In a nutshell, we can affirm that a computer program is a set of codifications in a particular language, developed in order to obtain a result through an intellectual creation made by an author or co-authors. As the software is qualified as an authorial work in Brazil, and protected by Copyrights, the law established several guarantees to these goods, promoting a healthy commercial environment, where third parties who eventually copy, alter, redistribute, or sell a software, without authorization from the Rights Holder, will be punished for the illegal action or even crime. The Brazilian legislation provides a well-established software protection system, with broad jurisprudence already entrenched and a strong copyright apparatus, promoting well-regulated software protection in Brazil.
In addition to the protection granted by Copyright, software in Brazil is also considered an Intellectual Property, thus, protected once again by another specific legislation, in this case by the Industrial Property Law, No. 9.279/96. For this reason, today in Brazil, it is possible to register a software in the National Institute of Industrial Property (INPI), which offers the holder of a software registry application, benefits such as: (i) homologation of software ownership by this federal agency, ensuring legal certainty about the ownership of this asset; (ii) automatic protection not only in Brazil, but for 176 countries that are signatories to the Berne Convention; (iii) protection for over 50 years; (iv) among other benefits.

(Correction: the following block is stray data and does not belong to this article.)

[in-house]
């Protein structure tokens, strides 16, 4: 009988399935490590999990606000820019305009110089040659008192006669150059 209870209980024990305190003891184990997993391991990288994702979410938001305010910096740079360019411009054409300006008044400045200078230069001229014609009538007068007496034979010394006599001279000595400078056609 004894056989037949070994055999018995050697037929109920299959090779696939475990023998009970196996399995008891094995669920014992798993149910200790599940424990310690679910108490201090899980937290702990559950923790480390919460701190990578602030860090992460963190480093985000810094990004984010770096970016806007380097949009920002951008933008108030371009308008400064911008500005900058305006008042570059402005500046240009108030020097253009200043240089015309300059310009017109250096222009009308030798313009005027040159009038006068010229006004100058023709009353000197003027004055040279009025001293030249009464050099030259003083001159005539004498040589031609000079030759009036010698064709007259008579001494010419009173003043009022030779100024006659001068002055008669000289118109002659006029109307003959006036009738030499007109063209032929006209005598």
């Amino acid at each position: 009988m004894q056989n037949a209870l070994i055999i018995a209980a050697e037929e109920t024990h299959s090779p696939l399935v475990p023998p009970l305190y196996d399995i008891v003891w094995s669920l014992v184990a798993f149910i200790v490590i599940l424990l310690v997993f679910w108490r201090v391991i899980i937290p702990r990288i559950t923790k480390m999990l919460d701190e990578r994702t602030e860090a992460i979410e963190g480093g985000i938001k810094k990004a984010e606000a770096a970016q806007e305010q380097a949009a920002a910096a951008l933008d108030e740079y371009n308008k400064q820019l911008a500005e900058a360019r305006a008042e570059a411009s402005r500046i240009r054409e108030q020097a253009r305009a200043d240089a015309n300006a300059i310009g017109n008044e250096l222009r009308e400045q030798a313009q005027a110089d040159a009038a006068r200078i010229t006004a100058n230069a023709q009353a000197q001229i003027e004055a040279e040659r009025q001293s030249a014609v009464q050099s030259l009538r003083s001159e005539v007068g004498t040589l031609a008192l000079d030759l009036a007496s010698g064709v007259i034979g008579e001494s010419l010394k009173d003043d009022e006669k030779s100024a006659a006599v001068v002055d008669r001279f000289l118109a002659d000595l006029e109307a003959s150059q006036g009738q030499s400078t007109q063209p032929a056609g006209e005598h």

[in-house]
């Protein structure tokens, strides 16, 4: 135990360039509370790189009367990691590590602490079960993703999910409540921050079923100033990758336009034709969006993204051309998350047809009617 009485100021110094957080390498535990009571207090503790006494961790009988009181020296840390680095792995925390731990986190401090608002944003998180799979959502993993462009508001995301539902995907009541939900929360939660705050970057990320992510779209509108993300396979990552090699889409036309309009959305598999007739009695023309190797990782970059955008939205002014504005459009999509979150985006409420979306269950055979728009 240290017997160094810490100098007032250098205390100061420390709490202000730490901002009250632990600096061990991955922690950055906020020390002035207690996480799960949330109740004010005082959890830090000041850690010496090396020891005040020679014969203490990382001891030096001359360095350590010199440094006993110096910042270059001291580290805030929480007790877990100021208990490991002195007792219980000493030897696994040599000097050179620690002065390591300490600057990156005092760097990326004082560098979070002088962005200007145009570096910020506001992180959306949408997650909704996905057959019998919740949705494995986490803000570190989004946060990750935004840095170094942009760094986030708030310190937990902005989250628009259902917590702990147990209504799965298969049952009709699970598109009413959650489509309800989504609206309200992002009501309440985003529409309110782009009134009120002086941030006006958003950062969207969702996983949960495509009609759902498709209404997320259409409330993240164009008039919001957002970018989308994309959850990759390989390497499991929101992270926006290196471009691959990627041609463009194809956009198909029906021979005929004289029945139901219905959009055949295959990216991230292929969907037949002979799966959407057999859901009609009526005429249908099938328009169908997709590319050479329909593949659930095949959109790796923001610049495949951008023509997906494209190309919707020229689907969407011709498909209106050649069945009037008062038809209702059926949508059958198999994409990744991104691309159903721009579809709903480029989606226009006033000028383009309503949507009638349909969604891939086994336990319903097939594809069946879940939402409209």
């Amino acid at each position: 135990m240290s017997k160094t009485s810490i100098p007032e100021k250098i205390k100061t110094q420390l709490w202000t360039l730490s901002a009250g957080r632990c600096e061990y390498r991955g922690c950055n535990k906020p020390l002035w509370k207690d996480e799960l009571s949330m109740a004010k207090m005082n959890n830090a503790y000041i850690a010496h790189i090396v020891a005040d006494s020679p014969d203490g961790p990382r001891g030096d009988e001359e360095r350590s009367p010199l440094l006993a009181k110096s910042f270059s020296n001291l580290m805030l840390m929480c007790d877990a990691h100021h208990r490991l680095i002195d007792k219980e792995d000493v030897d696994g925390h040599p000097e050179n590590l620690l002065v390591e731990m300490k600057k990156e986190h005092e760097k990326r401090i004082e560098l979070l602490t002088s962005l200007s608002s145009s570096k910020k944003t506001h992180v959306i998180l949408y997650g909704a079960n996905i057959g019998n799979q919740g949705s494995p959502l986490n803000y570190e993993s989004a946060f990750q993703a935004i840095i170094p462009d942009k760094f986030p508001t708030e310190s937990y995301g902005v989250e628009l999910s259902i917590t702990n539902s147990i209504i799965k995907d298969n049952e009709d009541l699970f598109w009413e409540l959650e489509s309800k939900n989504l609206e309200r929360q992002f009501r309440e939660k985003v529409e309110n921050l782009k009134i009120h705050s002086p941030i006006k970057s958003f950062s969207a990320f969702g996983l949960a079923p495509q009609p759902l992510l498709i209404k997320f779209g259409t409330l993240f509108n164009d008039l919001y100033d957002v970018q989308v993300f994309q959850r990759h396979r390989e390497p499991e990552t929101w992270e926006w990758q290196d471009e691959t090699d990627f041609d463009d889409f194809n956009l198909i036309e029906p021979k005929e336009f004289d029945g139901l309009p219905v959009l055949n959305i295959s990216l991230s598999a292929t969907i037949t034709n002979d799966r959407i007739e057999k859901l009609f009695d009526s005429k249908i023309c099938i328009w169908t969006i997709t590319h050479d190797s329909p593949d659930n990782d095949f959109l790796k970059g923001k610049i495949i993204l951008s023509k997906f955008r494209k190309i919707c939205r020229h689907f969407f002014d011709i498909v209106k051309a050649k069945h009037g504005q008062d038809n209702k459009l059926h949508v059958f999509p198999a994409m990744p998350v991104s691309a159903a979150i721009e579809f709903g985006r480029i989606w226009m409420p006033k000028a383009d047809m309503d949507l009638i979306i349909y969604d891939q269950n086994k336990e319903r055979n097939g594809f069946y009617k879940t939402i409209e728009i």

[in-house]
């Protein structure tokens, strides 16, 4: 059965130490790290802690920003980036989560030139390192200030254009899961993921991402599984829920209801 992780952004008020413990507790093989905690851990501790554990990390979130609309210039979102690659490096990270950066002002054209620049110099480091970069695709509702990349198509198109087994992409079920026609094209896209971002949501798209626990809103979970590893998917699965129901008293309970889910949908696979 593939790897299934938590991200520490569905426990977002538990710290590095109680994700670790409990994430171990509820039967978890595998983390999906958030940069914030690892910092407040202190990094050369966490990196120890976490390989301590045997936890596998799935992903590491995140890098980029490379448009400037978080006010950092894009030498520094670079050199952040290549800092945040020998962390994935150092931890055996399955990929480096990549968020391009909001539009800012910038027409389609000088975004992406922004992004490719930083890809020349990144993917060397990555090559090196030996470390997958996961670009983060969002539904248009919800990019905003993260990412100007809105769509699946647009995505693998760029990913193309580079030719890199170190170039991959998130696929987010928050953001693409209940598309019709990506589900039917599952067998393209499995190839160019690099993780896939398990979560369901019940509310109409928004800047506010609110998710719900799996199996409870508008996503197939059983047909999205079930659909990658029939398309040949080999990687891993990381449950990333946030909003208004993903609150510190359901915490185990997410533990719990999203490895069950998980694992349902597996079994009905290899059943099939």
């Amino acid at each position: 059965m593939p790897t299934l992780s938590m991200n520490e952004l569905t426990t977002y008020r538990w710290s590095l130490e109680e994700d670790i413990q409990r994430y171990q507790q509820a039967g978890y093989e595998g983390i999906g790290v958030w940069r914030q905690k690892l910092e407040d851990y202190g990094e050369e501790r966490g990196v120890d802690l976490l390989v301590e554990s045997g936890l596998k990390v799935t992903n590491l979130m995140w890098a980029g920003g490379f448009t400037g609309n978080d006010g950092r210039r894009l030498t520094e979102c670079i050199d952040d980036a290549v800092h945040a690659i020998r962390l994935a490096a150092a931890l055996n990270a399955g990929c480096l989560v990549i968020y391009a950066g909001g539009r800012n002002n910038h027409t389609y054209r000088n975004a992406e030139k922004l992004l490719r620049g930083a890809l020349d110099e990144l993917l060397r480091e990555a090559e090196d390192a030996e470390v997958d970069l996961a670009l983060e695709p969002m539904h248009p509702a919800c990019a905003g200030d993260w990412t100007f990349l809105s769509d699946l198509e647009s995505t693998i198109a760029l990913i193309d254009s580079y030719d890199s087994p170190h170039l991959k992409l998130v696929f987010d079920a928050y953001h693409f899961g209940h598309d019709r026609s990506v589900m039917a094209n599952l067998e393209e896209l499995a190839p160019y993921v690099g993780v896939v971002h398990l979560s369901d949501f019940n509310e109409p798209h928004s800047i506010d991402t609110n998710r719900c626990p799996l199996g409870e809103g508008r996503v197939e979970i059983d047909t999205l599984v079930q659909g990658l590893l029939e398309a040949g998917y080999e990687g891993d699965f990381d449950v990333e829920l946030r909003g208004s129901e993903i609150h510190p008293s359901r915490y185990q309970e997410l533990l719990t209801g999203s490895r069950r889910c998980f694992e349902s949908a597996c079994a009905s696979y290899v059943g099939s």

We must clearly express that, since the software is considered an authorial work, and protected by the Copyright legislation, the registry of these goods in INPI is an optional procedure. It is not necessary to have the INPI software registry to prove a computer program ownership in Brazil, or even to explore it in the national market. The software, as an authorial work, guarantees the author’s rights from the moment of its creation, and the registration instrument is only a way to homologate or formalize it by a federal institution.
After this brief explanation, let’s move on to the mechanisms of software protection in Brazil: